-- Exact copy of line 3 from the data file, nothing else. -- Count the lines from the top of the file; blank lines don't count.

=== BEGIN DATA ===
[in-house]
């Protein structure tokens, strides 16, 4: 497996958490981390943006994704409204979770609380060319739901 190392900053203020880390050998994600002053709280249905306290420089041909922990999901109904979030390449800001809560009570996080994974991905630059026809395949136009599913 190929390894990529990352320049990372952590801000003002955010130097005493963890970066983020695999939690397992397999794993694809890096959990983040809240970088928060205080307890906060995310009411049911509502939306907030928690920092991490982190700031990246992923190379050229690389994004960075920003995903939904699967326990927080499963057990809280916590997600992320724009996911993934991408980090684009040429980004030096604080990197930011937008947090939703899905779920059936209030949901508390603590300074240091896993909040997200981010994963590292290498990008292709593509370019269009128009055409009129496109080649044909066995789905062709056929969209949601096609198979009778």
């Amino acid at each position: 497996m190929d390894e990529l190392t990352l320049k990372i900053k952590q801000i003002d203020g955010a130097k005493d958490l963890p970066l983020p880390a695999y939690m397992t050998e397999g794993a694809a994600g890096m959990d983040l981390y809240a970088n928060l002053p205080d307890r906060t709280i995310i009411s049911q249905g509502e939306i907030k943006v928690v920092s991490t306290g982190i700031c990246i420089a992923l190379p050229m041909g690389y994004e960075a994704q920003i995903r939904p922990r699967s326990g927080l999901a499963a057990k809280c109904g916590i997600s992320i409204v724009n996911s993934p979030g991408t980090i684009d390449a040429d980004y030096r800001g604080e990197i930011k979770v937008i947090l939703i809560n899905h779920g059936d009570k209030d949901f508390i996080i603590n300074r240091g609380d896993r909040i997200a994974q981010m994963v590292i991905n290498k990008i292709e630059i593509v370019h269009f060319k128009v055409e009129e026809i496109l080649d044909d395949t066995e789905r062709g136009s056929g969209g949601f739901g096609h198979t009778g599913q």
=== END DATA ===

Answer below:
């Amino acid at each position: 497996m190929d390894e990529l190392t990352l320049k990372i900053k952590q801000i003002d203020g955010a130097k005493d958490l963890p970066l983020p880390a695999y939690m397992t050998e397999g794993a694809a994600g890096m959990d983040l981390y809240a970088n928060l002053p205080d307890r906060t709280i995310i009411s049911q249905g509502e939306i907030k943006v928690v920092s991490t306290g982190i700031c990246i420089a992923l190379p050229m041909g690389y994004e960075a994704q920003i995903r939904p922990r699967s326990g927080l999901a499963a057990k809280c109904g916590i997600s992320i409204v724009n996911s993934p979030g991408t980090i684009d390449a040429d980004y030096r800001g604080e990197i930011k979770v937008i947090l939703i809560n899905h779920g059936d009570k209030d949901f508390i996080i603590n300074r240091g609380d896993r909040i997200a994974q981010m994963v590292i991905n290498k990008i292709e630059i593509v370019h269009f060319k128009v055409e009129e026809i496109l080649d044909d395949t066995e789905r062709g136009s056929g969209g949601f739901g096609h198979t009778g599913q």